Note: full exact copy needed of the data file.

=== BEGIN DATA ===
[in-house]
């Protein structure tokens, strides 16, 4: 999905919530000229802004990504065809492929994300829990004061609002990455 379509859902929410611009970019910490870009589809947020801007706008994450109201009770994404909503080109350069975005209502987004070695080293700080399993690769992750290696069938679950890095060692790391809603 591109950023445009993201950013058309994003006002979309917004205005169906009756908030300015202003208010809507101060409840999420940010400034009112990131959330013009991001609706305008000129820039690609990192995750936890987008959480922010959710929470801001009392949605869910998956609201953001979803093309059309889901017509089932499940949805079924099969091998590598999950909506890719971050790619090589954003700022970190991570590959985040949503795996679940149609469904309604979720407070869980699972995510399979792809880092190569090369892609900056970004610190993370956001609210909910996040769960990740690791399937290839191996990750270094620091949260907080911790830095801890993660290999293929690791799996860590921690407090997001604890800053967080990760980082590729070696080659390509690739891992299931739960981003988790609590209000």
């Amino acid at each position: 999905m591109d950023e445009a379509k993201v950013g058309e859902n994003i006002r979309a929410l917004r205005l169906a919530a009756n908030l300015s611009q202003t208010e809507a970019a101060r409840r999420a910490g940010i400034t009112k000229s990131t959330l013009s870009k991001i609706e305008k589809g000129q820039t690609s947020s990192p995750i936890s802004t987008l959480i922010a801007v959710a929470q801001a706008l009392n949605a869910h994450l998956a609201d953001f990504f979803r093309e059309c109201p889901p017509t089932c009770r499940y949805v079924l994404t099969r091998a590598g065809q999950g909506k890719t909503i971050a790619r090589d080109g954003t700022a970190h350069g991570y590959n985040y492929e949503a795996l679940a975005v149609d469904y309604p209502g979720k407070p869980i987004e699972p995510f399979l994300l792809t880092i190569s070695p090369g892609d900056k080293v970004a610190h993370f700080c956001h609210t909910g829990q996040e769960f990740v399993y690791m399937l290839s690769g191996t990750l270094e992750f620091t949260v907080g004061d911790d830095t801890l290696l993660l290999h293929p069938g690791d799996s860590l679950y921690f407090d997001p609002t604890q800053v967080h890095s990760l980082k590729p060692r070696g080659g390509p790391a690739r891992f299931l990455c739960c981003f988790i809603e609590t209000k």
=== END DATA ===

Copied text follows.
[in-house]
């Protein structure tokens, strides 16, 4: 999905919530000229802004990504065809492929994300829990004061609002990455 379509859902929410611009970019910490870009589809947020801007706008994450109201009770994404909503080109350069975005209502987004070695080293700080399993690769992750290696069938679950890095060692790391809603 591109950023445009993201950013058309994003006002979309917004205005169906009756908030300015202003208010809507101060409840999420940010400034009112990131959330013009991001609706305008000129820039690609990192995750936890987008959480922010959710929470801001009392949605869910998956609201953001979803093309059309889901017509089932499940949805079924099969091998590598999950909506890719971050790619090589954003700022970190991570590959985040949503795996679940149609469904309604979720407070869980699972995510399979792809880092190569090369892609900056970004610190993370956001609210909910996040769960990740690791399937290839191996990750270094620091949260907080911790830095801890993660290999293929690791799996860590921690407090997001604890800053967080990760980082590729070696080659390509690739891992299931739960981003988790609590209000």
């Amino acid at each position: 999905m591109d950023e445009a379509k993201v950013g058309e859902n994003i006002r979309a929410l917004r205005l169906a919530a009756n908030l300015s611009q202003t208010e809507a970019a101060r409840r999420a910490g940010i400034t009112k000229s990131t959330l013009s870009k991001i609706e305008k589809g000129q820039t690609s947020s990192p995750i936890s802004t987008l959480i922010a801007v959710a929470q801001a706008l009392n949605a869910h994450l998956a609201d953001f990504f979803r093309e059309c109201p889901p017509t089932c009770r499940y949805v079924l994404t099969r091998a590598g065809q999950g909506k890719t909503i971050a790619r090589d080109g954003t700022a970190h350069g991570y590959n985040y492929e949503a795996l679940a975005v149609d469904y309604p209502g979720k407070p869980i987004e699972p995510f399979l994300l792809t880092i190569s070695p090369g892609d900056k080293v970004a610190h993370f700080c956001h609210t909910g829990q996040e769960f990740v399993y690791m399937l290839s690769g191996t990750l270094e992750f620091t949260v907080g004061d911790d830095t801890l290696l993660l290999h293929p069938g690791d799996s860590l679950y921690f407090d997001p609002t604890q800053v967080h890095s990760l980082k590729p060692r070696g080659g390509p790391a690739r891992f299931l990455c739960c981003f988790i809603e609590t209000k």